Role: Regional engineering authority for the Azerbaijan, Georgia and Turkiye region for bp
Duration in current role: 13 months
Current work location: UK and Azerbaijan
How would you describe your job to a 10-year-old? My role involves leading a team of engineers to check that people are doing their jobs in a way that will not hurt people or damage our environment. Should we find a situation where this could be the case, we share the solution to correct it. My job also involves working on how to make things better and simpler.
What part of your job do you find most interesting? My role gives me exposure to how we work in our various sites to produce energy. I have the gift of helping engineers to interpret how we apply engineering and safety procedures, standards, codes and practices. I enjoy coaching and mentoring people and this role gives me plenty of opportunities to do this.
What part of your job do you least enjoy? I don’t like when people get hurt at work and doing all I can to help avoid this, is what drives me in my role. Knowing the potential impact it can have on a person and those who depend on them breaks my heart – it’s why I believe its crucial to learn and share from safety events.
What inspired you to choose your career? My parents encouraged my logical thinking as a child. This taught me to figure things out on my own, and I think also helped develop my love for science and mathematics. I found engineering to be a good fit and pursued it. My passion for chemistry and physics made me choose Chemical Engineering and Petroleum Engineering as my areas of specialisation as an engineer.
What or who has had the greatest influence on your career progression? My greatest ally is my husband. He encourages me to be ambitious and always works with me to go after the roles I like; we work together as a team and as equals. Women like Angela Merkle and Ngozi Okonjo-Iweala also inspire me. These are women with strong work ethics and integrity, which are values that I hold dearly. I have mentors both within and outside my profession that provide me with coaching and ideas on how to be a great leader. I am naturally self-driven, which I believe is a key trait for career progression.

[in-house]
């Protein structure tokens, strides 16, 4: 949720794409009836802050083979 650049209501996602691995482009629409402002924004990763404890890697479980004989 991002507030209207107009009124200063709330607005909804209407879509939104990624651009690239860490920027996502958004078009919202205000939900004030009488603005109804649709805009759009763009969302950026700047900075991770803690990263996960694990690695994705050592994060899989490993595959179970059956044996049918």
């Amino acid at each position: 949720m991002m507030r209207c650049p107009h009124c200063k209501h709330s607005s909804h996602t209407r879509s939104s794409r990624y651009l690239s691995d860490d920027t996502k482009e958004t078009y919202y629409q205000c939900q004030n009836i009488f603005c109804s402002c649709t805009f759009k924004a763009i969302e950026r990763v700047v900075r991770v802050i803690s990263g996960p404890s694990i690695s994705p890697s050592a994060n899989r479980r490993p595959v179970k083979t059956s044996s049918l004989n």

Name one practical thing we could do in the oil and gas industry to shift the dial on equality. So much work has been done to hire more diversity into executive roles and to close the gender pay gap and this is commendable. However, we need to build a sustained talent pipeline that will organically pull diversity through various levels of leadership. We also need to support and promote social mobility.
What is the last song you listened to? (Be honest!) You are the reason by Calum Scott
If there was a parallel universe with another version of ourselves, what job would you do there? I would probably still be an engineer as I love what I do. If I can’t be an engineer, I would be a doctor because I like looking after people.
If you could solve one problem, what would it be and how would you solve it? I would eradicate diverse economies and create a single economy. This is how I believe the world can get rid of poverty and hunger. All nations would be equal and resources could be evenly distributed.
Tell us something about yourself that may surprise everyone? I run a non-governmental organisation with my husband called Lydia Wilson foundation. Our mission is to improve the quality of life, wellbeing, and aspirations of vulnerable members of our community regardless of race, religion, gender, or nationality; everyone deserves to live a life of dignity. You can find out more on our website.